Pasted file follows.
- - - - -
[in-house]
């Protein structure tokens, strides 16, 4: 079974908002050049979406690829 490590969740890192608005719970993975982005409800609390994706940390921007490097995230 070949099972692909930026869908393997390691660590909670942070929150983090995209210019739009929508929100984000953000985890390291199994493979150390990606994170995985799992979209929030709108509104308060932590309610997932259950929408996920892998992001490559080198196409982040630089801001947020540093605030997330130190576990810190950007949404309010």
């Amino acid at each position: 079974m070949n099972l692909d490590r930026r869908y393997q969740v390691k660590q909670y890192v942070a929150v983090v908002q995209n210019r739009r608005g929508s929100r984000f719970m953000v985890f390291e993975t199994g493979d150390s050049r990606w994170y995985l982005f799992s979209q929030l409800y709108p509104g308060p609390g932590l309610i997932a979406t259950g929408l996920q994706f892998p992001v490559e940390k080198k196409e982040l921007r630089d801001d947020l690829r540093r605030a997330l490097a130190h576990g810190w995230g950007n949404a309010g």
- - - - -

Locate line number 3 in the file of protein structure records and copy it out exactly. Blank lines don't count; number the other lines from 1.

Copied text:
């Amino acid at each position: 079974m070949n099972l692909d490590r930026r869908y393997q969740v390691k660590q909670y890192v942070a929150v983090v908002q995209n210019r739009r608005g929508s929100r984000f719970m953000v985890f390291e993975t199994g493979d150390s050049r990606w994170y995985l982005f799992s979209q929030l409800y709108p509104g308060p609390g932590l309610i997932a979406t259950g929408l996920q994706f892998p992001v490559e940390k080198k196409e982040l921007r630089d801001d947020l690829r540093r605030a997330l490097a130190h576990g810190w995230g950007n949404a309010g």